Back pain and specifically Low Back Pain (LBP) is a very common presentation at Lace Market Clinic. It can broadly be split into 3 categories, acute, chronic and re-occurring.
Acute Low Back Pain
Acute back pain can be exquisitely painful and is usually associated with a sudden onset with some sort of trauma like a fall, sports injury or when picking something up or moving awkwardly. Our first step is to rule out serious injury requiring further investigation and then secondly we will aim to reduce the client’s pain. This is usually achieved with a combination of soft tissue massage, joint mobilisation, stretching, muscle activation techniques and occasionally acupuncture. Acute pain is often very painful but is often unlikely to present a long term problem so a good dose of reassurance is often helpful!
Chronic low back pain is usually less sharp but more constant. This is pain that’s been going on for weeks, months or even years, it may be related to a specific previous trauma or often patients will believe it has a large postural element. In the recent past there’s been an unfortunate trend, with some health care professionals, to say chronic pain is all in the head. With pain that has been going on for a long time there is likely to be learnt behaviour in the form of movement patterns and emotional component maintaining the pain but it is also important to look at the bio-mechanics of how the person moves. Chronic pain is likely to be associated with muscular adaptation and deconditioning. Physical therapy can be useful to help the client can perform the exercise and deal with neuromusculoskeletal adaptation and deconditioning along with education to tackle any unhelpful beliefs or behaviours.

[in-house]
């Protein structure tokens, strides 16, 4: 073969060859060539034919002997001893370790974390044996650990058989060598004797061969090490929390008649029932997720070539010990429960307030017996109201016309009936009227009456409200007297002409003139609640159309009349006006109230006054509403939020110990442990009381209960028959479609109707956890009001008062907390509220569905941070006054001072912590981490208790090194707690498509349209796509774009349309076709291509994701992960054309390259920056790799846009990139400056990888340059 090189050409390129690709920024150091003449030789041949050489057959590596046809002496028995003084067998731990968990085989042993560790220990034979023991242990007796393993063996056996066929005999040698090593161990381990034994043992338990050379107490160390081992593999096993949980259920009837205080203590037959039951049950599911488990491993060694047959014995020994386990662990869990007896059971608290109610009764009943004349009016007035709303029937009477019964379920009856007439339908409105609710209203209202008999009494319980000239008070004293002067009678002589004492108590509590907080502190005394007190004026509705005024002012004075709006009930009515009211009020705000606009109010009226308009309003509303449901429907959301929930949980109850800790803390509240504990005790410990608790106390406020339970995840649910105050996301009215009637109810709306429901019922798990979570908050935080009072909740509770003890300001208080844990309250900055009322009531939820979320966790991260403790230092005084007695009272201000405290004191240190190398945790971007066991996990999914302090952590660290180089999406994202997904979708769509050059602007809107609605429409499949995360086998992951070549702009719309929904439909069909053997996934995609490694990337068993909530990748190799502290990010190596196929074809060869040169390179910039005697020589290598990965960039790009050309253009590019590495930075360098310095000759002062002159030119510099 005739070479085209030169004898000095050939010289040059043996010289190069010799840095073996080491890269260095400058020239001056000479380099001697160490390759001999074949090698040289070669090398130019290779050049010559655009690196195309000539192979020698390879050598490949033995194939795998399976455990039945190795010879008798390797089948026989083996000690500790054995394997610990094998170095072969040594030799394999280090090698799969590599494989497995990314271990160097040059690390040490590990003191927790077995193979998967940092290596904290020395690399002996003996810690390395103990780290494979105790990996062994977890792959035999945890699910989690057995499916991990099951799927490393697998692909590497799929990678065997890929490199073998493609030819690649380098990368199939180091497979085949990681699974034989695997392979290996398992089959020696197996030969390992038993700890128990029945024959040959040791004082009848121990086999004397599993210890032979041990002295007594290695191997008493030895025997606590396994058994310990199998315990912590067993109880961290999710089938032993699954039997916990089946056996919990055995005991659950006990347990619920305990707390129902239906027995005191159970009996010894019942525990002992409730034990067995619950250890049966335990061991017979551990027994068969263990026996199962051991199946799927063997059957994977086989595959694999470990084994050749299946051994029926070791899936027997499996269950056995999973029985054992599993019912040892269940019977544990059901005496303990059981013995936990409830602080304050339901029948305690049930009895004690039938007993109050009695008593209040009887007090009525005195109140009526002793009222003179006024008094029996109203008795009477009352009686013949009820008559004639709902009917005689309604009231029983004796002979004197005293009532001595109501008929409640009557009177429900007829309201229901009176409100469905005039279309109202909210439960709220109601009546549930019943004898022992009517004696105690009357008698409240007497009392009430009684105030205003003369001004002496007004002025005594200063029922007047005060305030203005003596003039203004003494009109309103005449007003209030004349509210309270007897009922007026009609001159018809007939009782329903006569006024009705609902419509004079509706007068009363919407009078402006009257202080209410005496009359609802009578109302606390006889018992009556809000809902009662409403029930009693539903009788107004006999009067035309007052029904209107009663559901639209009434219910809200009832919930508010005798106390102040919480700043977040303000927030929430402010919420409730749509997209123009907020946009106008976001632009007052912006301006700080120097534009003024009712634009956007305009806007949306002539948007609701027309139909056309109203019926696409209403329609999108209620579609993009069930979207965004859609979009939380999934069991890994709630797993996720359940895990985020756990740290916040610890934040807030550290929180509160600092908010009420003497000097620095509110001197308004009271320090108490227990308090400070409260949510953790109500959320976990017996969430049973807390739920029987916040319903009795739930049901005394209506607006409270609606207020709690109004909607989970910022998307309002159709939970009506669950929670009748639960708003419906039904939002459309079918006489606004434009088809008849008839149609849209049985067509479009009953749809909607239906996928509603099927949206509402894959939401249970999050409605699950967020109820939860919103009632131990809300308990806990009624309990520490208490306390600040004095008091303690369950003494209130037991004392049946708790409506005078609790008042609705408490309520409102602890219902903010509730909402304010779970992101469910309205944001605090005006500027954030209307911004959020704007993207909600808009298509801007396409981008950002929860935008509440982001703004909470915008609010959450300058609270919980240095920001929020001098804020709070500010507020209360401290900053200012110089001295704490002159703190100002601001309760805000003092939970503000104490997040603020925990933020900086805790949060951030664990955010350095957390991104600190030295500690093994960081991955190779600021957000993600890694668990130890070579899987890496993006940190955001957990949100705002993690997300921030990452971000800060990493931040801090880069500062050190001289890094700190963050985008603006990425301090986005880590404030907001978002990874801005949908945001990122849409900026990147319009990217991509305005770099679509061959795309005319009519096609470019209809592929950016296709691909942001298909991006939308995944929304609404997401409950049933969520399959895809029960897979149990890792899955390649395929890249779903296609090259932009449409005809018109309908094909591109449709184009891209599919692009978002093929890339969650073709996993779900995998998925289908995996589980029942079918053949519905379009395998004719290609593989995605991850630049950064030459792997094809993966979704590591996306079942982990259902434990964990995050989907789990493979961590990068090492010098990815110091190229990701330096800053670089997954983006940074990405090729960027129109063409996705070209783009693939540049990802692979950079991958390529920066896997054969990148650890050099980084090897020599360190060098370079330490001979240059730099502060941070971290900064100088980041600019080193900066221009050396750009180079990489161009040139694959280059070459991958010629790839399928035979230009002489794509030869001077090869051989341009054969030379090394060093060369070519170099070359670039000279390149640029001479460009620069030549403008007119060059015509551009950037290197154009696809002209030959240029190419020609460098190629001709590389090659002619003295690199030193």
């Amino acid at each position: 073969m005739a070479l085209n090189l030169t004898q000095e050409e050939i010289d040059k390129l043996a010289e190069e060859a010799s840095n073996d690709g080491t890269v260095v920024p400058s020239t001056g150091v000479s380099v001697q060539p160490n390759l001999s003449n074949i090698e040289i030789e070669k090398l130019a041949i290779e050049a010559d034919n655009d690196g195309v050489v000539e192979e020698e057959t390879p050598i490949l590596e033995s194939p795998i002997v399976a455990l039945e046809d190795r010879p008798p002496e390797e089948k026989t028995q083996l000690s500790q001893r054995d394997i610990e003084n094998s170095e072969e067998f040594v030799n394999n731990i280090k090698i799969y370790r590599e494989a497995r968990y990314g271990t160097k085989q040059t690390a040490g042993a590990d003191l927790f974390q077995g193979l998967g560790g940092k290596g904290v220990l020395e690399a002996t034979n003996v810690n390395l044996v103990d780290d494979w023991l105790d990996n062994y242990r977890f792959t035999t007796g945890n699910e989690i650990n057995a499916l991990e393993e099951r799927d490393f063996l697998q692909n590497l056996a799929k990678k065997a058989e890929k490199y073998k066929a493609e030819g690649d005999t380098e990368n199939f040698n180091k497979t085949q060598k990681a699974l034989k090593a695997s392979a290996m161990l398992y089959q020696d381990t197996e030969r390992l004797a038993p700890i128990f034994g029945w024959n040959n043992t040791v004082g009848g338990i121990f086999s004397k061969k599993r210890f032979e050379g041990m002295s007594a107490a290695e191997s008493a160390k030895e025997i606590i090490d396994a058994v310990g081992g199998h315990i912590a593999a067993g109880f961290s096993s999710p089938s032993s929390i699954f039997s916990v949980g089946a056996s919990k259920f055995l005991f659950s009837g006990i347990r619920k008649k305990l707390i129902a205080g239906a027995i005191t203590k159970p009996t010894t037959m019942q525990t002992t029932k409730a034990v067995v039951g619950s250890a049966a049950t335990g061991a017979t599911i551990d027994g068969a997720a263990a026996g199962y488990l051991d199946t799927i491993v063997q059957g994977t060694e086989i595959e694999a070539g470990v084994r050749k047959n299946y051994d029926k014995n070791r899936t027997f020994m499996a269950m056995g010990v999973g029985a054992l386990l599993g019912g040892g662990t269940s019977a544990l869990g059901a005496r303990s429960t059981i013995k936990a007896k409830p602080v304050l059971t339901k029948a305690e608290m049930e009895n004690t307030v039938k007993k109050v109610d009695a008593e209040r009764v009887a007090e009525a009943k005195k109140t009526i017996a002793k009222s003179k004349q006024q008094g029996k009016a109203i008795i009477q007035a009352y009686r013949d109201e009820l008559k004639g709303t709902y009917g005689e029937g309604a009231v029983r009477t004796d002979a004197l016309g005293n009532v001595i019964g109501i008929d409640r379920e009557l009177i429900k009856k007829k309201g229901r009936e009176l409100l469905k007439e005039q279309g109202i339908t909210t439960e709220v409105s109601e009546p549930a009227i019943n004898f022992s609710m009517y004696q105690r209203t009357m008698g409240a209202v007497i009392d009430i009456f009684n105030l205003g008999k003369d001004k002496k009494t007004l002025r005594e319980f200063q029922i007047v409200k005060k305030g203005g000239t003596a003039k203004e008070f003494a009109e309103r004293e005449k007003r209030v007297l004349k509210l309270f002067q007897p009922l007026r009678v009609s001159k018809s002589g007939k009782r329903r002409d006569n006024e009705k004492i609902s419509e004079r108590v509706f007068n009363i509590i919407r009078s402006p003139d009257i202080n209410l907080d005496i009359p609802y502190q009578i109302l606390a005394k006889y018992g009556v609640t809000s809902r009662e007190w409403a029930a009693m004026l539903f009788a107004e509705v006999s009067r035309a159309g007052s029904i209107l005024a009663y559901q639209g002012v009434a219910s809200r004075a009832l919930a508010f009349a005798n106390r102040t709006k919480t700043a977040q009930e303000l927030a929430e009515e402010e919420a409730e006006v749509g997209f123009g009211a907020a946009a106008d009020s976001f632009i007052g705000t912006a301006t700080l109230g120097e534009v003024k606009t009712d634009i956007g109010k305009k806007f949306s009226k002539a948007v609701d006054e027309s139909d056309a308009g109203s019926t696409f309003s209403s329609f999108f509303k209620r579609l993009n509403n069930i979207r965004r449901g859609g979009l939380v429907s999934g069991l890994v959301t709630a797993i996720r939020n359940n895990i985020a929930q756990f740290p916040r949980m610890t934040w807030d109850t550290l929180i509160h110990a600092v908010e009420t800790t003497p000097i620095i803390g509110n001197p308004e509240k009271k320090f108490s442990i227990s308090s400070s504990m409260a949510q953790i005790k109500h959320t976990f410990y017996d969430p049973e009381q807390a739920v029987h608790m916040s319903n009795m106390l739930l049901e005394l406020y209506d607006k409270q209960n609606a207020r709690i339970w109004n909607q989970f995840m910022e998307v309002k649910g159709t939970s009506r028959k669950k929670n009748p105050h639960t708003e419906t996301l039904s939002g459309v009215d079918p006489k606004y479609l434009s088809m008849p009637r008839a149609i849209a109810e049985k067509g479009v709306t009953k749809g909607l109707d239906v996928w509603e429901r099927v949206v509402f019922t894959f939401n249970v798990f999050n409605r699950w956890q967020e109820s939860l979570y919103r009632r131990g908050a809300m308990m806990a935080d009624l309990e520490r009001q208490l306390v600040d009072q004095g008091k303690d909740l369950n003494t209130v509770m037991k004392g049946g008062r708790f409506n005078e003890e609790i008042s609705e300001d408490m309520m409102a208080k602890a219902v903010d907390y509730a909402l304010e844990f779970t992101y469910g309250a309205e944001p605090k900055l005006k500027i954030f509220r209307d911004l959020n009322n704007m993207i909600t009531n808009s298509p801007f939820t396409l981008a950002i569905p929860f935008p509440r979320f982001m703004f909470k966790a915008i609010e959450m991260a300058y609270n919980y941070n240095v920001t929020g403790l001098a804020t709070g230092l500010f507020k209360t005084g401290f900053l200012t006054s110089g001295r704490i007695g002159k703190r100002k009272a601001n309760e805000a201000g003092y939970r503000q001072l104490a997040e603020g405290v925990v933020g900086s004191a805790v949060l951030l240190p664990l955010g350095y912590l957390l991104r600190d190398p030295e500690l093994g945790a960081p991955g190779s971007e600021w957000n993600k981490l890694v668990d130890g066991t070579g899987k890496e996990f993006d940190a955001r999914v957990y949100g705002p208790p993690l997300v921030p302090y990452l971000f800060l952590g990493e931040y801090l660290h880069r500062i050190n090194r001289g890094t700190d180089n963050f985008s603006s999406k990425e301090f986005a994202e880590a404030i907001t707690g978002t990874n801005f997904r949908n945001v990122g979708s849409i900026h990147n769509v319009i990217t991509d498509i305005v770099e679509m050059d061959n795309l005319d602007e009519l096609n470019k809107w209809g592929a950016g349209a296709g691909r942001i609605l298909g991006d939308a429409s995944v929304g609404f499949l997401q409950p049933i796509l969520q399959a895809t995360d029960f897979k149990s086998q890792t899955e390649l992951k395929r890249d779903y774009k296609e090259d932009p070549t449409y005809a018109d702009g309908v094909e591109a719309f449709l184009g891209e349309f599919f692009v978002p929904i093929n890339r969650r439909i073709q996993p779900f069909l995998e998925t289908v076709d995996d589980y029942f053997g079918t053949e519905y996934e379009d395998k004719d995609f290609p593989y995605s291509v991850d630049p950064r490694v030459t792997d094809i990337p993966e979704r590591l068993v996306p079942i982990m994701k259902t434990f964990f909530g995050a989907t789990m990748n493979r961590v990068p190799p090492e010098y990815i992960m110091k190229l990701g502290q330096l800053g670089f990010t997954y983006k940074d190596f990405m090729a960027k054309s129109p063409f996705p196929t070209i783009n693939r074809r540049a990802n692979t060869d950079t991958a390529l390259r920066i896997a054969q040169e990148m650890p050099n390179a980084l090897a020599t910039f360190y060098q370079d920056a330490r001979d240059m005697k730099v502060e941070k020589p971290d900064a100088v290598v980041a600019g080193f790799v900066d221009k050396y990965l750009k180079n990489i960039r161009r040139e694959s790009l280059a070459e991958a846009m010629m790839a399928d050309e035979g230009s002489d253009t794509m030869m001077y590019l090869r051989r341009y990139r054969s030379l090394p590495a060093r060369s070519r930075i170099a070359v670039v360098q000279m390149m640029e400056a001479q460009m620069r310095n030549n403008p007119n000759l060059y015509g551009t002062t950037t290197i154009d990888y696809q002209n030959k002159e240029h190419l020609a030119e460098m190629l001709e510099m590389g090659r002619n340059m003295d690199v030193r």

Reoccurring Back Pain
Patients with re-occuring back pain often describe symptoms that have been on/off for years or even decades. They will occasionally describe a previous trauma leading to biomechanical factors associated with their pain and express caution with certain movements, eg bending forwards or sitting for long periods. This cautionary behaviour can often become a significant factor in the person’s problem. For example, the belief that bending forward is likely to cause pain will lead to the patient avoiding forward flexion or adopting unnatural postures. This will lead to the body becoming less and less accustomed to the bending forwards, which means when they do bend forward, which is inevitable, they are likely to have a bad reaction. Or, in the example of the belief that sitting for long periods causes pain, the patient will adopt un-natural sitting postures and become tense. That tension itself becomes the source of the pain.
The key to permanent successful treatment is to use physical therapy to reduce the painful symptoms and progressive exercise to reintroduce the feared movement or activity in a safe and controlled way. This builds tolerance to the activity and eradicates compensatory movement patterns (conscious or sub-conscious) We always aim to get to a place where the patient is able forget they ever had a problem rather than a sticking plaster approach requiring the continuation of an unnatural adopted posture or movement pattern which helps them avoid aggravating the symptoms but leaves them vulnerable to other compensatory problems.